A third thought is that when this hypothetical is used in conversations about pacifism, is misses the reality that there are other, much bigger dangers that arise in relation to these questions. Probably the biggest danger is what is most likely to happen in the real world should we follow Paul Ramsey and reject pacifism and support the use of violence against “bullies.” That is, we would succumb to the danger Friedrich Nietzsche spoke of when he wrote: “Whoever fights monsters should see to it that in the process they do not become monsters themselves” (Beyond Good and Evil). I have been especially sensitized to this danger through my current project on the moral legacy of World War II. Certainly, we can all agree that in 1941, Germany and Japan were “bullies” par excellence. The story of that war and its aftermath, though, is a story (I believe) of the people who fought against those monsters becoming monsters themselves.
The issue with the decision to use violence is never simply an issue of the narrow, specific situation one faces. There are always rippling effects. Unlike with hypotheticals, in the actual world we live in the violence always has a pre-history and post-history and always affects the one using it, and always triggers other events. There are no such things as “surgical strikes” in the real life use of violence. And we never know what will happen once we enter into violence.
Historian Gabriel Kolko’s book, Century of War, makes the powerful and persuasive point that in every major war of the 20th century, the belligerents entered under the assumption that their military action would be short and sweet—and ended up in drawn out conflicts that always led to much greater damage than anticipated. And usually the conflicts led to unforeseen, often disastrous consequences (examples abound, but just to name a couple: Russia entered World War I little expecting that the Czar’s government would collapse and the communists would take over; Germany attacked the Soviets and Japan attacked the Americans in World War II with the expectation of quick satisfaction instead of devastating defeat; the United States went to war in Vietnam and Iraq expecting quick results instead of debilitating quagmires).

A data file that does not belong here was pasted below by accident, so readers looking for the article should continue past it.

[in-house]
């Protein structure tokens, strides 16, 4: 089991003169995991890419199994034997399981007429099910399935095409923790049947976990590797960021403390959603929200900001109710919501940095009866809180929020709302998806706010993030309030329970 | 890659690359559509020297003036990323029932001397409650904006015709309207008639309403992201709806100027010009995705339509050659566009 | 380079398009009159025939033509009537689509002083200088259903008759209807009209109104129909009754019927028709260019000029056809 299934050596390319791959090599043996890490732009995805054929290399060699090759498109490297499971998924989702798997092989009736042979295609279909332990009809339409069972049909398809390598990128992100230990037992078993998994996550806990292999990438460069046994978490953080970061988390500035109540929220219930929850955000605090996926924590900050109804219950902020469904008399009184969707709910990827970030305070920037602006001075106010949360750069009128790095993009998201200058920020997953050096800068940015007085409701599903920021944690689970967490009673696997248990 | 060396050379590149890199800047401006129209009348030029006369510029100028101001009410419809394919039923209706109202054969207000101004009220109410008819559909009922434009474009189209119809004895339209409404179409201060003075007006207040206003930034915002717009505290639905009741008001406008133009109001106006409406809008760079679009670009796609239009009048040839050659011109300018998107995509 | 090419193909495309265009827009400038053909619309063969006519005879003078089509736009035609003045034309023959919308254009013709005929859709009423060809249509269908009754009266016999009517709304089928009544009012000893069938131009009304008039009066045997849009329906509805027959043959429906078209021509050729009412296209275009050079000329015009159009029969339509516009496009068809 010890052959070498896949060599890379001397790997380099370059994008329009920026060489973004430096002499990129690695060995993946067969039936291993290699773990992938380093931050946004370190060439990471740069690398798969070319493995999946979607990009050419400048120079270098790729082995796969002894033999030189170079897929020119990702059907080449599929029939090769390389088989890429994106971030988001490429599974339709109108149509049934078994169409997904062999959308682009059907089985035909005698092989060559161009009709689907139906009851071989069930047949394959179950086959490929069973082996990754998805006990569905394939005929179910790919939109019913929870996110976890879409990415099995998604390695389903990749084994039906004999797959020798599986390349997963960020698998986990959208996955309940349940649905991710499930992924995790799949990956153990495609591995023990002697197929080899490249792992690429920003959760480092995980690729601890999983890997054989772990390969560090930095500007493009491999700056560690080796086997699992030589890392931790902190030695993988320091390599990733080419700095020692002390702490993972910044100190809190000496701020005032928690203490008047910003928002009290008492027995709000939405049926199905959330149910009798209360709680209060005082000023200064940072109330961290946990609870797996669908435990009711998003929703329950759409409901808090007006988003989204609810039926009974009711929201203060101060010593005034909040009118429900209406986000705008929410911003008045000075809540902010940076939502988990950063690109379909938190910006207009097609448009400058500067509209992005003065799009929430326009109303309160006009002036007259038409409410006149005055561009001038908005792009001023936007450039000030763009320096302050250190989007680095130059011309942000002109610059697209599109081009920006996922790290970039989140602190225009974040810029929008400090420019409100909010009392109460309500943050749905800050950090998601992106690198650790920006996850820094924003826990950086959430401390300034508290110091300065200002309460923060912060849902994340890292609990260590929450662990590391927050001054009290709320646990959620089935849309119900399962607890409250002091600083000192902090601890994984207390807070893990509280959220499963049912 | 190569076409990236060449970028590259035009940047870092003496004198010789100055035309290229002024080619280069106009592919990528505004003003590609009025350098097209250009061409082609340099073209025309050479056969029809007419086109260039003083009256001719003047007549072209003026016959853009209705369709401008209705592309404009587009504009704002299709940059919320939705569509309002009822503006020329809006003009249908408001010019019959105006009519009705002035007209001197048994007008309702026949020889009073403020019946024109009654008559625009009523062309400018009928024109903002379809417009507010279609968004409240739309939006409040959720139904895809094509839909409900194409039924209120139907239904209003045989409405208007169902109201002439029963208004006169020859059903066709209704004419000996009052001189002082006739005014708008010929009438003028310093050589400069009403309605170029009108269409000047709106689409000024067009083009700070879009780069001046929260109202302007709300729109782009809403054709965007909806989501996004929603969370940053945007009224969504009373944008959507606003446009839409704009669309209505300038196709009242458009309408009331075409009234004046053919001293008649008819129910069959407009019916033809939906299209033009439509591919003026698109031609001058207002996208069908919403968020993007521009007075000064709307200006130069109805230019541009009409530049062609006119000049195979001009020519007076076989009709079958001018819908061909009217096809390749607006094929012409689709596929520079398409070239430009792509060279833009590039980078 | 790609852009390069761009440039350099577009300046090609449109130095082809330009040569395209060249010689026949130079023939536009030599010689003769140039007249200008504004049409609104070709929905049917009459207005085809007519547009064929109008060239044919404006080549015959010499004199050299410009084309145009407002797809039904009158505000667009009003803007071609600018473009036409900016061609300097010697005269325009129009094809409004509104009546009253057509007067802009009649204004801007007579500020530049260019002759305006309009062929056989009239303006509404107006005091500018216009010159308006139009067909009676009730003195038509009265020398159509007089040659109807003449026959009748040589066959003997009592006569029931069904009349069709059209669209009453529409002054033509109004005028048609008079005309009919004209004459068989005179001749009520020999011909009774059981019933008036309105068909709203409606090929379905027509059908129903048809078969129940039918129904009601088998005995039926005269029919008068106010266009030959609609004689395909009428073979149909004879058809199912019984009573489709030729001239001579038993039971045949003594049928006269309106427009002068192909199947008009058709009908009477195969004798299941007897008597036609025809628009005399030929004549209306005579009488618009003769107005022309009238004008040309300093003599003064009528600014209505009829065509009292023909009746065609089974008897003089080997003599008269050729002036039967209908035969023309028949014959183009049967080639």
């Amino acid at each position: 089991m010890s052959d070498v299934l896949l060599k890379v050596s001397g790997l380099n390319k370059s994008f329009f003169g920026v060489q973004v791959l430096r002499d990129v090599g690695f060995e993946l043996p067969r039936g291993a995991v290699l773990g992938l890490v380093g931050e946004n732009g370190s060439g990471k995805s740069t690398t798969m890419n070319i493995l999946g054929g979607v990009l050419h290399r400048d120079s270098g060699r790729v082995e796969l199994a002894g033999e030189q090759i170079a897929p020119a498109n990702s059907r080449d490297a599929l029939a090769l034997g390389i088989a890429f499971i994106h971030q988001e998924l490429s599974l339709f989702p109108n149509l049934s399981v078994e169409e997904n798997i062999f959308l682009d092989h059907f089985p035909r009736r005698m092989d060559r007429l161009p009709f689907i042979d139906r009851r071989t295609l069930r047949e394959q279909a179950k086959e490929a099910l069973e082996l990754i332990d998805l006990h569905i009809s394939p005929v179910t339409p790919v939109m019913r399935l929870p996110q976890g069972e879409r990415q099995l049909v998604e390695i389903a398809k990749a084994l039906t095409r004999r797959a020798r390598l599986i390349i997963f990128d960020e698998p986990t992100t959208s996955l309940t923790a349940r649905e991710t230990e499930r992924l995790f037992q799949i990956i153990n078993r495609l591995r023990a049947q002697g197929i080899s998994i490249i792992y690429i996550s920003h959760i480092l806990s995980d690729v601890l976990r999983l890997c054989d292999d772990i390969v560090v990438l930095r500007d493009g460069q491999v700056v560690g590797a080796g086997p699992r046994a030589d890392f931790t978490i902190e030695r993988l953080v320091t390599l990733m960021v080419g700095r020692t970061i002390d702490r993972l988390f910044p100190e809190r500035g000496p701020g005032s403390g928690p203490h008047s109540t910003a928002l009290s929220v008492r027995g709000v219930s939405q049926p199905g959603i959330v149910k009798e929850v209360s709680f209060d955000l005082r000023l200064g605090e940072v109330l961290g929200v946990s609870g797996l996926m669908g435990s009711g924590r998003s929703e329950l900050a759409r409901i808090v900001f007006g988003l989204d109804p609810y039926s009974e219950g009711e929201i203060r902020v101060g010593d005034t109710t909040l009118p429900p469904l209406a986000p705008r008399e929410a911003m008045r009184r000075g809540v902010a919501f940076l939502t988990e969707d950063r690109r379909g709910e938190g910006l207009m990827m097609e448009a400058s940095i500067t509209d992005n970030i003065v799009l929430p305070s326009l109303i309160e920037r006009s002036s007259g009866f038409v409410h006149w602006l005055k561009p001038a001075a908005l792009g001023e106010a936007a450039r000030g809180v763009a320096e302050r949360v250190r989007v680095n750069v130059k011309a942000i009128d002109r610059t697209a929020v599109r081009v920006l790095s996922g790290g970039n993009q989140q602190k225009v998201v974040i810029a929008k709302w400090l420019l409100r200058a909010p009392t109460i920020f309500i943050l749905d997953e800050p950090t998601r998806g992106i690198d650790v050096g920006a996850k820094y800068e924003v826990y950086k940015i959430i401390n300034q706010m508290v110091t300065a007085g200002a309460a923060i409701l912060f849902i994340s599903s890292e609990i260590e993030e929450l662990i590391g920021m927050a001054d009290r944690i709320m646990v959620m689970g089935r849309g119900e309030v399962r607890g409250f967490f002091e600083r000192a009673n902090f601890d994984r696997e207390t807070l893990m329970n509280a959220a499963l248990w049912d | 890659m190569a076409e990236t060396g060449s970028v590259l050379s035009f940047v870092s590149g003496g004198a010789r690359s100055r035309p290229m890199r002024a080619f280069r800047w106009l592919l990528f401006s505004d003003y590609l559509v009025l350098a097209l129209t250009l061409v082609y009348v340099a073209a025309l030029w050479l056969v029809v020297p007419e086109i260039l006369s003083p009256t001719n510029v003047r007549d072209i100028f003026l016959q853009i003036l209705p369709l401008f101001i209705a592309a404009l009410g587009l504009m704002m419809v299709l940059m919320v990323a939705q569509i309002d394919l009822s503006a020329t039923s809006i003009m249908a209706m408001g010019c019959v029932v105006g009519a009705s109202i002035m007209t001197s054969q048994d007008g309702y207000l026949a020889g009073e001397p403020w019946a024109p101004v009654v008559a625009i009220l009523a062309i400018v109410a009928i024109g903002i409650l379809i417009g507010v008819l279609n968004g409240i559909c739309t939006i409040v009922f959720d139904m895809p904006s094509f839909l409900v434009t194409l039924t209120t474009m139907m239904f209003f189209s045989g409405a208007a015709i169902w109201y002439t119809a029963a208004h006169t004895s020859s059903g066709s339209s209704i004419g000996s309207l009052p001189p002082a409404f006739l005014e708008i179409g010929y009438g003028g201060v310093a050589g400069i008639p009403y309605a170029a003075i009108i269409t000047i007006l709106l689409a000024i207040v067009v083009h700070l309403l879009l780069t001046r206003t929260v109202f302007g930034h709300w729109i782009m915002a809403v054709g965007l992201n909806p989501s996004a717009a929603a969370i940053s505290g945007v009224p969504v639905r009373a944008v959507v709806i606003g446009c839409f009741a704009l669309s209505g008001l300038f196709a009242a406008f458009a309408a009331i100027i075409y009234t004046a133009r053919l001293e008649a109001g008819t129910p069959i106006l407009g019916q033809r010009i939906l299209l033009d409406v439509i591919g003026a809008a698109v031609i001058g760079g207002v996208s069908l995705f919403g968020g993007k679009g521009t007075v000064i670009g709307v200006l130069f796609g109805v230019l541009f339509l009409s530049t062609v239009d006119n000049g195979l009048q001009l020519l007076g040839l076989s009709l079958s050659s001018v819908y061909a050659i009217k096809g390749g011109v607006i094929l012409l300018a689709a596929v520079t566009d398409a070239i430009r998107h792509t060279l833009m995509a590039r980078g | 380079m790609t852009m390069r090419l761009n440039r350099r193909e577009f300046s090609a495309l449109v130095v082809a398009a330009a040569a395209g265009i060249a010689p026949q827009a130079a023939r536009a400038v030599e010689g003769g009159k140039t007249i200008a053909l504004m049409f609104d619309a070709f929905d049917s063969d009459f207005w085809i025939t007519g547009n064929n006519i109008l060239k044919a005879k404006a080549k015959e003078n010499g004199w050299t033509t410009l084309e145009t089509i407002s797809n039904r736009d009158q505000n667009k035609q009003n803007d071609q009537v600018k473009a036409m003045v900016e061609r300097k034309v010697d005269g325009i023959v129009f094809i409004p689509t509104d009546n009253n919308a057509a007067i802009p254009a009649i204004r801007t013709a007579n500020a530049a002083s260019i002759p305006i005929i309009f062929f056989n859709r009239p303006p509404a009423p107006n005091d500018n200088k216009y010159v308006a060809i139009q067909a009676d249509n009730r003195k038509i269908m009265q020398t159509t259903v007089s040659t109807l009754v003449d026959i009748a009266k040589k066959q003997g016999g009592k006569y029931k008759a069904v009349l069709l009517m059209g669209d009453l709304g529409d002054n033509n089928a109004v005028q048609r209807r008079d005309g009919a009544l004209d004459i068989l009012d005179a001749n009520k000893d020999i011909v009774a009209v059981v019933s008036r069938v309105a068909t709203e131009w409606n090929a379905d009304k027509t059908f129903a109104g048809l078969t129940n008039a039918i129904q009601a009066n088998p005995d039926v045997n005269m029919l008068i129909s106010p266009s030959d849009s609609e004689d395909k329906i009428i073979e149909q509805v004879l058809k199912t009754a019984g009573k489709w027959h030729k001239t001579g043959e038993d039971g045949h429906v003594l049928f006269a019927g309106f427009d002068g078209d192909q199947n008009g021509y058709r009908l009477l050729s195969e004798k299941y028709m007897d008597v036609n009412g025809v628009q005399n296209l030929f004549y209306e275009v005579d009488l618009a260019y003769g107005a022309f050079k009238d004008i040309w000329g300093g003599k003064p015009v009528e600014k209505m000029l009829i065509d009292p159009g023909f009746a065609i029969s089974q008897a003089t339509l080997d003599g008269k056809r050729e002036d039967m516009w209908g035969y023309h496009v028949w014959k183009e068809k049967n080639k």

This hypothetical related to what to do about a bully is not illuminating but instead muddies the waters. It makes creativity impossible, closing windows instead of opening them.
As is so often the case, the “radical,” “idealistic,” and “other-worldly” concerns of Jesus actually are anchored in real life and provide excellent resources for creative responses to life’s difficult and complex ethical concerns. Jesus gives a simple challenge in his parable: how might we be neighbors to those we label as “enemies”? Taking this challenge seriously surely provides the best path to dealing creatively with “bullies”—first of all, by requiring us to drop the label “bully” and to think of the mugger(s) first of all as human beings.
The basic challenge Jesus presents us with is this, I would suggest: how do we act in face of conflicts when we always insist on holding together as absolutes our commitment to pacifism and our commitment to active engagement in loving our neighbors (a category that without compromise includes enemies)? I go into more detail on the theological grounding for this challenge in my article, “Core Convictions for Engaged Pacifism.”
What’s left is to reflect more on concrete cases and more on how we train ourselves ahead of time in ways that will heighten our ability to respond creatively to the actual cases that arise in real life….